My son's favorite part of emergency kits is the emergency supplies. He likes to make sure we have plenty of duct tape, plastic sheeting and cool stuff like face masks and latex gloves. It is also important to keep flashlights with fresh batteries (a hard-to-find commodity in our house. A few years ago we traded our battery powered flashlights for hand-crank flashlights. Well worth the investment!!), candles, matches, first aid kits, battery or crank operated radio, pocket knife, toilet paper, hygiene products, soap, garbage bags, wrench or pliers, a whistle, a local map and cash. Having these all in one spot really makes you feel like MacGyver--ready for anything! You generally don't have to rotate these items in and out of the emergency kit but it is a good idea to check that they are still in working order every year when you rotate your food and/or water.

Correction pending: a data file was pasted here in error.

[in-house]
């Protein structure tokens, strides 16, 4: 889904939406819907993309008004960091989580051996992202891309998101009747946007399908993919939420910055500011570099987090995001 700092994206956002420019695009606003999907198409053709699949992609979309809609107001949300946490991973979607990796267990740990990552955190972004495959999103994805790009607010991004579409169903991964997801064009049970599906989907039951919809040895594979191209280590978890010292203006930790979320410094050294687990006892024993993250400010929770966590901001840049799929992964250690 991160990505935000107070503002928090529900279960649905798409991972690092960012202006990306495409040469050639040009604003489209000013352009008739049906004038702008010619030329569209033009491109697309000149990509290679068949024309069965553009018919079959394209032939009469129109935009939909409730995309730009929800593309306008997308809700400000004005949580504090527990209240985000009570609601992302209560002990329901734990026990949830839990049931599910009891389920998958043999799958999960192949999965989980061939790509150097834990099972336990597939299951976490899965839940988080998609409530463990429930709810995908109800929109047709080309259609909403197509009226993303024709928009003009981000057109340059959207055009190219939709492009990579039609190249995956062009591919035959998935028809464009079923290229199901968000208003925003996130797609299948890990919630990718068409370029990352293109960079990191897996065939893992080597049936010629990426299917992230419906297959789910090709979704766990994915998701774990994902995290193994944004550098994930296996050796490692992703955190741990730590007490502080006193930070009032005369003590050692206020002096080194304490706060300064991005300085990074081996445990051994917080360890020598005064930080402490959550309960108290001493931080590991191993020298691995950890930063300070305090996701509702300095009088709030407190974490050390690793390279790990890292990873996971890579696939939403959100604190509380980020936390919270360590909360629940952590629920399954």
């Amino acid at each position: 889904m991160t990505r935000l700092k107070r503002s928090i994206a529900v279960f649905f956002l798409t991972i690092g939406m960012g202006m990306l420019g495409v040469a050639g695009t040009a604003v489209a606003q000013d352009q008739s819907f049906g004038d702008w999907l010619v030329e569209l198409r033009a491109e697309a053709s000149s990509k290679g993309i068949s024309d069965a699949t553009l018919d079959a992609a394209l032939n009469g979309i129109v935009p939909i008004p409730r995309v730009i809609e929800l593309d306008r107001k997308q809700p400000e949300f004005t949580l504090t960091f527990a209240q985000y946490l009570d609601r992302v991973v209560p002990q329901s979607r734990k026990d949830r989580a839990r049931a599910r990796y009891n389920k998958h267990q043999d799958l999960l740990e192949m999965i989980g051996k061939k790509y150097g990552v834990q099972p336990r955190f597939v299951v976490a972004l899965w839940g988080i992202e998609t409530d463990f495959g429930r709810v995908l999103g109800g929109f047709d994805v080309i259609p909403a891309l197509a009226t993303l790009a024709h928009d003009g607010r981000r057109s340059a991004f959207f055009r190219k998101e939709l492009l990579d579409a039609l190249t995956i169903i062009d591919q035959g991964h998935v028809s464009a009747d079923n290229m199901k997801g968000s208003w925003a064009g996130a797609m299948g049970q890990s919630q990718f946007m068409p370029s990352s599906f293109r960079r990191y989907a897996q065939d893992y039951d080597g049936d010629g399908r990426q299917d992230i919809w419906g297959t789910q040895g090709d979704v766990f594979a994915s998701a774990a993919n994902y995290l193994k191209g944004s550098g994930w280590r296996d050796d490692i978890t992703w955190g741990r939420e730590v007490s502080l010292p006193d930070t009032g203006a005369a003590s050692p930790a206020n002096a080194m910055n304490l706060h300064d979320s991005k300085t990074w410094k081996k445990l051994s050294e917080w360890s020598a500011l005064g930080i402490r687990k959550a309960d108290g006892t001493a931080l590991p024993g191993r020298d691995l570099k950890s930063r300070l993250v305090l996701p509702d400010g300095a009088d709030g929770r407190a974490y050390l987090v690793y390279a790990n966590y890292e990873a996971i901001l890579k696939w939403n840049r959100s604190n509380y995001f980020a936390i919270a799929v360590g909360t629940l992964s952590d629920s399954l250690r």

Almost all the basics are covered: water, food and safety. (Reads kinda like Maslow's hierarchy of needs.) Next up is warmth. Make sure you pack a blanket for each person and make sure they have warm clothes, a coat and boots, a cap and some mittens. This doesn't all have to be in the emergency bin but you could easily fit a few pairs of mittens and caps and some thin fleece blankets in your kit. Stuff them into corners or line the top or bottom with the blankets.

Last, if there is anything your family NEEDS put it in the kit. Do you need medication? Do you need diapers and wipes? Do you need paper and pens? Do you need playing cards? Do you need extra chocolate? If you need it put it in your kit.